Effect of maternal depression and anxiety on mother’s perception of child and the protective role of social support

Eszter Lefkovics, J. Rigó, Illés Kovács, Júlia Talabér, Bernadett Szita, András Kecskeméti, László Szabó, Zsolt Somogyvári, I. Baji

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Abstract

Objective: The purpose of this study was to investigate the impact of postpartum depressive and anxiety symptoms on maternal perception of the infant and the protective role of social support. Background: Adverse effects of perinatal depression on mother–child interaction are well documented; however, the role of maternal perception has not been examined. Methods: We used the data of 431 women enrolled in a prospective study in a single maternity unit. Depressive and anxiety symptoms were measured using the Edinburgh Postnatal Depression Scale (EPDS), the State Trait Anxiety Inventory (STAI), and the mother’s perception of infant with the Mother’s Object Relation Scale (MORS). We used Multidimensional Scale of Perceived Social Support (MSPSS) in order to measure social support. Results: Depressive and anxiety symptoms were positively associated to less positive emotions and a more dominant attitude of child as perceived by mothers. This association was even more significant in the case of trait anxiety. Perceived social support has been found to be a protective factor which was able to reduce this tendency. Conclusion: The findings have potential implications for our understanding of the impact of maternal depressive and anxiety symptoms on the developing mother–infant relationship.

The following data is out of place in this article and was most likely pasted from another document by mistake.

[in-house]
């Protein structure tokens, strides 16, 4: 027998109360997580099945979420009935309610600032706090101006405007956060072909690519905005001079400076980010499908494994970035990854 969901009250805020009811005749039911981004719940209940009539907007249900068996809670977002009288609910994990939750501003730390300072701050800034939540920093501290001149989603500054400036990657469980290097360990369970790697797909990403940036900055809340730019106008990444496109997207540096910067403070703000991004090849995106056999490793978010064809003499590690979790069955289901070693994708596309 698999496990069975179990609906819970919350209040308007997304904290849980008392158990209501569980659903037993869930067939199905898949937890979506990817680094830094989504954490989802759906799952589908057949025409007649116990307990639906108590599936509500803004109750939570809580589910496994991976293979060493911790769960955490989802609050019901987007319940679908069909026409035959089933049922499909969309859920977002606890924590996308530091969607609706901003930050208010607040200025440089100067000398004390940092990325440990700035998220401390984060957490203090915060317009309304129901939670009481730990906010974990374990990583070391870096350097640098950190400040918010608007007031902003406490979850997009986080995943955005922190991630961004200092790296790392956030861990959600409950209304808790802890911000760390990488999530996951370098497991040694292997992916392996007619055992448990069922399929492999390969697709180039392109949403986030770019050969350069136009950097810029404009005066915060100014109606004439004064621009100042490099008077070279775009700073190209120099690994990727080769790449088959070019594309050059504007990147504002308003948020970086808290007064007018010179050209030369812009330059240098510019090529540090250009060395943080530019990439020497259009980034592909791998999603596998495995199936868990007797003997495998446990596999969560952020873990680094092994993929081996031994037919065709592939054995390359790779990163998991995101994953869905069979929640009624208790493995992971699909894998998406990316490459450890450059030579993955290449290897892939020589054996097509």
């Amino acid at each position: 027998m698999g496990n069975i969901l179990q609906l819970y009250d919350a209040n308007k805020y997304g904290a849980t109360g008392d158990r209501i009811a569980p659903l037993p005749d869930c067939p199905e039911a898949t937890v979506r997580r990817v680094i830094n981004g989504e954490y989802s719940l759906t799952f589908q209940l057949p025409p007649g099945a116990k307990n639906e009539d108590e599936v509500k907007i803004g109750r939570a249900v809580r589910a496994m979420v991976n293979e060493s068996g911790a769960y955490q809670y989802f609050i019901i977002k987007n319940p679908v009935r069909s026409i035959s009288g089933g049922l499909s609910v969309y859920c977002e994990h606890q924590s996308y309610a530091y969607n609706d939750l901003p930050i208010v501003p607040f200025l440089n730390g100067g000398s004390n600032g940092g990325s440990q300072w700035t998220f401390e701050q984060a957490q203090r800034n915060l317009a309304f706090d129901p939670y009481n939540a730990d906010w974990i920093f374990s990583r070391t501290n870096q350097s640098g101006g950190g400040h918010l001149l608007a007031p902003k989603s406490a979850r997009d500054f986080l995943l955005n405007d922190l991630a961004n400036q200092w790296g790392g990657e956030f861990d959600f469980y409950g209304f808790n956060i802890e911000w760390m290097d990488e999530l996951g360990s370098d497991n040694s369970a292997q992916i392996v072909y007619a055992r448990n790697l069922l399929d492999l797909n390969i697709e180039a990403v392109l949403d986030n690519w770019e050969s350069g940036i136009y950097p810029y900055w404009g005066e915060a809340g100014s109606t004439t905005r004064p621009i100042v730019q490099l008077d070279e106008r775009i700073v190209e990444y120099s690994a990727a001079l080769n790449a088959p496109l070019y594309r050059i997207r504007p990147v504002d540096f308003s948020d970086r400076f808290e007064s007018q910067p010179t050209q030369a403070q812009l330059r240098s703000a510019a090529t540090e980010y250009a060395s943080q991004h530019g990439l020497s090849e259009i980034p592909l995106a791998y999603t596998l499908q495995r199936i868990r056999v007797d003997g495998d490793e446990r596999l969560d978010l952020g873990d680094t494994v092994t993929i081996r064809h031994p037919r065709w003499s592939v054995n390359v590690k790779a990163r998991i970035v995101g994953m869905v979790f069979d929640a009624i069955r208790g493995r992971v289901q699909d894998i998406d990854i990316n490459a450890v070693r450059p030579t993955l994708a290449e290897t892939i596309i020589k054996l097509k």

Original languageEnglish
Pages (from-to)1-15
Number of pages15
JournalJournal of Reproductive and Infant Psychology
DOIs
Publication statusAccepted/In press - Jul 8 2018

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Keywords

  • mother’s perception
  • perceived social support
  • postpartum anxiety
  • Postpartum depression

ASJC Scopus subject areas

  • Pediatrics, Perinatology, and Child Health
  • Reproductive Medicine
  • Psychology(all)
  • Obstetrics and Gynaecology

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